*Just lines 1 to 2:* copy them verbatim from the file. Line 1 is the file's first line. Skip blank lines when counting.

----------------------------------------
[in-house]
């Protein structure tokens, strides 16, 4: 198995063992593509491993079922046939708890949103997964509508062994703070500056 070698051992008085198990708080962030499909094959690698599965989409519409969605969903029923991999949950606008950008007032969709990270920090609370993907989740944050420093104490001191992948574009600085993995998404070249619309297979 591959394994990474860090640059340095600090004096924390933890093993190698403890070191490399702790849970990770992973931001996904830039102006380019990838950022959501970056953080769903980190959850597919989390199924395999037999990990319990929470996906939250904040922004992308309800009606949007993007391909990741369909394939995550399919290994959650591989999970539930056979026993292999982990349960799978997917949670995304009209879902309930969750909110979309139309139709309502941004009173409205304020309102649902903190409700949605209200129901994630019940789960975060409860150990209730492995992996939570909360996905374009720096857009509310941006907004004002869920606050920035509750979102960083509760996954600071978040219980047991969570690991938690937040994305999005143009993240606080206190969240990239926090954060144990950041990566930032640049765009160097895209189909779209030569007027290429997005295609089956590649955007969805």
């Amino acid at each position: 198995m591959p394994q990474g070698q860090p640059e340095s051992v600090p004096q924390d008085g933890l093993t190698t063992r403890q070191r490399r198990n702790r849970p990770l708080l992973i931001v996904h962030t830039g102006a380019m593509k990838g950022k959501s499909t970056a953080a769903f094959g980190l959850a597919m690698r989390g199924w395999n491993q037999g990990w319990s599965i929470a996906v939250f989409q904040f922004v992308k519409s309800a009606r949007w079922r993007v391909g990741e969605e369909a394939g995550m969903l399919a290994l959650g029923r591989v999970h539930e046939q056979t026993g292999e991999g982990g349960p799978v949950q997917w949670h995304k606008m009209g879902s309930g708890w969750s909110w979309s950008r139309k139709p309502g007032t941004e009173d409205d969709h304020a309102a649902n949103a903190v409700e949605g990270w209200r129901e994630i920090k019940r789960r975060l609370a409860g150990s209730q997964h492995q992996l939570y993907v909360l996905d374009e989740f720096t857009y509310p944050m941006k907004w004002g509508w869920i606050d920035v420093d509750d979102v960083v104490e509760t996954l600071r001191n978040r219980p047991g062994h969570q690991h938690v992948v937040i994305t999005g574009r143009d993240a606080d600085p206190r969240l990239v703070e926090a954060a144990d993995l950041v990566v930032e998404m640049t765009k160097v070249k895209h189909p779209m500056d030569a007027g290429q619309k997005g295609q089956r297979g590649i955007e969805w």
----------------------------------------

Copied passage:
[in-house]
């Protein structure tokens, strides 16, 4: 198995063992593509491993079922046939708890949103997964509508062994703070500056 070698051992008085198990708080962030499909094959690698599965989409519409969605969903029923991999949950606008950008007032969709990270920090609370993907989740944050420093104490001191992948574009600085993995998404070249619309297979 591959394994990474860090640059340095600090004096924390933890093993190698403890070191490399702790849970990770992973931001996904830039102006380019990838950022959501970056953080769903980190959850597919989390199924395999037999990990319990929470996906939250904040922004992308309800009606949007993007391909990741369909394939995550399919290994959650591989999970539930056979026993292999982990349960799978997917949670995304009209879902309930969750909110979309139309139709309502941004009173409205304020309102649902903190409700949605209200129901994630019940789960975060409860150990209730492995992996939570909360996905374009720096857009509310941006907004004002869920606050920035509750979102960083509760996954600071978040219980047991969570690991938690937040994305999005143009993240606080206190969240990239926090954060144990950041990566930032640049765009160097895209189909779209030569007027290429997005295609089956590649955007969805």